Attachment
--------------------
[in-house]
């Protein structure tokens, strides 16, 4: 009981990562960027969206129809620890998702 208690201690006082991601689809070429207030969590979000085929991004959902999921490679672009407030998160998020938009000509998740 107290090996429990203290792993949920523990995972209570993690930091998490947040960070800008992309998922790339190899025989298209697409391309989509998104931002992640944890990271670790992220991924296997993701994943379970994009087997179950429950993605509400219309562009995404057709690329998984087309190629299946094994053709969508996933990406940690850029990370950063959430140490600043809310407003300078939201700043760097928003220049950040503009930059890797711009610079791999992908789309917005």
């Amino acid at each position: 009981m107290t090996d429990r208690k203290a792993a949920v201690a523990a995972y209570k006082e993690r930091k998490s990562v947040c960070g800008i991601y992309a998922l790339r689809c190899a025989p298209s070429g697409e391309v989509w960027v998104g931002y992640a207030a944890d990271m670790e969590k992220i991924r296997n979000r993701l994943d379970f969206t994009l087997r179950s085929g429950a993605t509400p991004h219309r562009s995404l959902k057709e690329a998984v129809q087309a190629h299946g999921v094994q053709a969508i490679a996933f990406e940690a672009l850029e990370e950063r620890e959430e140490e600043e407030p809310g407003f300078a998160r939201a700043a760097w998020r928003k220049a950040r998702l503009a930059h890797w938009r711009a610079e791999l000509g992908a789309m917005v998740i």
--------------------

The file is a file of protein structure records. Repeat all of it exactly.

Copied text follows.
[in-house]
């Protein structure tokens, strides 16, 4: 009981990562960027969206129809620890998702 208690201690006082991601689809070429207030969590979000085929991004959902999921490679672009407030998160998020938009000509998740 107290090996429990203290792993949920523990995972209570993690930091998490947040960070800008992309998922790339190899025989298209697409391309989509998104931002992640944890990271670790992220991924296997993701994943379970994009087997179950429950993605509400219309562009995404057709690329998984087309190629299946094994053709969508996933990406940690850029990370950063959430140490600043809310407003300078939201700043760097928003220049950040503009930059890797711009610079791999992908789309917005």
């Amino acid at each position: 009981m107290t090996d429990r208690k203290a792993a949920v201690a523990a995972y209570k006082e993690r930091k998490s990562v947040c960070g800008i991601y992309a998922l790339r689809c190899a025989p298209s070429g697409e391309v989509w960027v998104g931002y992640a207030a944890d990271m670790e969590k992220i991924r296997n979000r993701l994943d379970f969206t994009l087997r179950s085929g429950a993605t509400p991004h219309r562009s995404l959902k057709e690329a998984v129809q087309a190629h299946g999921v094994q053709a969508i490679a996933f990406e940690a672009l850029e990370e950063r620890e959430e140490e600043e407030p809310g407003f300078a998160r939201a700043a760097w998020r928003k220049a950040r998702l503009a930059h890797w938009r711009a610079e791999l000509g992908a789309m917005v998740i």